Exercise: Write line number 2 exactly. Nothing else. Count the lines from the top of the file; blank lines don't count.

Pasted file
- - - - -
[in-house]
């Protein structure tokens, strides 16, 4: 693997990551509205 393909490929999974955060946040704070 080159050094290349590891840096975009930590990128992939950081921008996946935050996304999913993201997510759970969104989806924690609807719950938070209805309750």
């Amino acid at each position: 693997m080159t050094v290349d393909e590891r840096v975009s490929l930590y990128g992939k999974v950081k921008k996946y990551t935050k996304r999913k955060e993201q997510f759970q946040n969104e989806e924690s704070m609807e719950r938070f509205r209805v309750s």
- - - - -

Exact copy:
């Protein structure tokens, strides 16, 4: 693997990551509205 393909490929999974955060946040704070 080159050094290349590891840096975009930590990128992939950081921008996946935050996304999913993201997510759970969104989806924690609807719950938070209805309750």